Welcome to my blog on teaching fluid mechanics. Each year I typically teach one or two sections of introductory fluid mechanics in the Glenn Department of Civil Engineering at Clemson University. The classes typically have between 40 and 90 students so maintaining the attention of the entire class can be a challenge. I do not claim to be an extraordinary teacher, and will not pontificate on the art of teaching fluid mechanics. Rath .n. mn.u.mzer, the purpose of this blog is to share and discuss in class physical demonstrations tx
.uhatuj are (mostly) easy to conduct, require minimal equipment, and illustrate some interesting aspect of fluid mechanics. My goal is to add one new demonstration every few weeks. I maintain an index of all the demonstrations here. The goal of using demonstrations is to take a break from traditional lecturing and engage students in a different way. This works particularly well if the students have to do work as part of the demonstration. I often set up the demonstration and then have the students make some prediction. I use IClickers to collect information on their predictions and to ensure that they are actively engaged.
Classroom teaching is, at some level, a performance. This is particularly true when doing physical demonstrations in class. Having some back story to a given demonstration, having students participate in the demonstration, or having a surprising outcome can all add to the value of a demonstration. However, it is also important to analyze the results of a demonstration tie it back into the course content. Levitating a ping-pong ball above a hairdryer is a cute trick, but adds little to the class without quantitative analysis of why it happens. Each blog post will include a detailed description of the equipment, how to run the demonstration, and the theoretical calculations that can be used to explain the observed phenomena. I also occasionally show short videos in class either to motivate a given topic, or illustrate a given flow phenomena. Links to these videos and a discussion of how I use them will also be added. I will attempt to tag each post by class topic.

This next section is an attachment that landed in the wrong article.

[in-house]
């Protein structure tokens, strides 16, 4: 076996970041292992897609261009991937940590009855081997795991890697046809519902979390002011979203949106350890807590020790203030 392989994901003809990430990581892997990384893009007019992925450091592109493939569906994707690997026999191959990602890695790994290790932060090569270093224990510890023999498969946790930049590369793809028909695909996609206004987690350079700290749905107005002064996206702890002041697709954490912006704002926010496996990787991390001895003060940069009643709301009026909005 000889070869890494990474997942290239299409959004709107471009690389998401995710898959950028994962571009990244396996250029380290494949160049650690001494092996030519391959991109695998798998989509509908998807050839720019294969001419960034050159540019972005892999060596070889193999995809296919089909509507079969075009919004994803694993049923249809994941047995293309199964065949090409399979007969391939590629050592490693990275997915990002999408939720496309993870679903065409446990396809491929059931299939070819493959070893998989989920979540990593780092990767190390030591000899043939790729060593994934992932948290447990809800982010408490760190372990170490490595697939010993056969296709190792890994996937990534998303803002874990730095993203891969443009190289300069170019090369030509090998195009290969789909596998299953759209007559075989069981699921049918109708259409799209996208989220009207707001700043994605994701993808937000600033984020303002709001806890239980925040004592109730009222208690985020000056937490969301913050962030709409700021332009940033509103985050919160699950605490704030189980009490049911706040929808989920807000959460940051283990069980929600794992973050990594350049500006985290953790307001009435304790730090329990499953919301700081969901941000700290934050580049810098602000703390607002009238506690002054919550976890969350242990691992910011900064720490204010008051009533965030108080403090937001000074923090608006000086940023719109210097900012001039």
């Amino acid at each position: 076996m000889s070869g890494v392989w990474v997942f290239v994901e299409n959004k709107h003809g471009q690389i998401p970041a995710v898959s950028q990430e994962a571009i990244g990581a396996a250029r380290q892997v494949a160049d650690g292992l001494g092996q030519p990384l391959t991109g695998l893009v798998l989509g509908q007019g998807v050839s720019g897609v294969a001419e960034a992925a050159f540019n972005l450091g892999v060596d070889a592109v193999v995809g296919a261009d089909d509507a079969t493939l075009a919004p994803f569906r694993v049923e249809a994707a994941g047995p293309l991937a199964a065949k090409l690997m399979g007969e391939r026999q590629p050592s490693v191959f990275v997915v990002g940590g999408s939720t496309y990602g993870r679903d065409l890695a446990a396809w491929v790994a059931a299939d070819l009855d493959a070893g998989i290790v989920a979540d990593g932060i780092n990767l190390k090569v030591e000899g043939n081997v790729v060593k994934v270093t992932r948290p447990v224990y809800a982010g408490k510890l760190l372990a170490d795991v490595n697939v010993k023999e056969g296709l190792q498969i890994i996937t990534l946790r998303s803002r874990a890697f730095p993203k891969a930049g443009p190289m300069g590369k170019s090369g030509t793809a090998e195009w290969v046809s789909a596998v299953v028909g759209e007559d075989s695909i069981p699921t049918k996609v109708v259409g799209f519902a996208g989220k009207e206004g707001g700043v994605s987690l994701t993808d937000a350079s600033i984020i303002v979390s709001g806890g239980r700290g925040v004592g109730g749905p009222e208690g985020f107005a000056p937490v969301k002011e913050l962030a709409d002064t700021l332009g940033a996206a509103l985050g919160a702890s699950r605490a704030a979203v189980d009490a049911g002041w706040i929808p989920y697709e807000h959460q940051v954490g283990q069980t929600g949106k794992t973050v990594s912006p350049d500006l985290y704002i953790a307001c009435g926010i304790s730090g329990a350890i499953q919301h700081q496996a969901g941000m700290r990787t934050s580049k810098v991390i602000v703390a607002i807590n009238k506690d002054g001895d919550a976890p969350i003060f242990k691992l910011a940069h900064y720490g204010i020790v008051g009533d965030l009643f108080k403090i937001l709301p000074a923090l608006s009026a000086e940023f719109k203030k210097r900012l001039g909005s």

Please feel free to use and adapt any of the demonstrations in your class. I would really appreciate any feedback about how to improve the demonstrations. I would also appreciate suggestions for any new demonstrations that could be added to the blog. If you have any questions please feel free to email me at firstname.lastname@example.org. Finally, if you enjoy the blog and think that it is valuable then please let friends and colleagues know about it. I will tweet whenever I post a new demonstration so follow @nbkaye for news of updates.
Disclaimer: Many of the demonstrations I use have been developed by friends and colleagues. I will give credit when I am able to remember the source of the demonstration.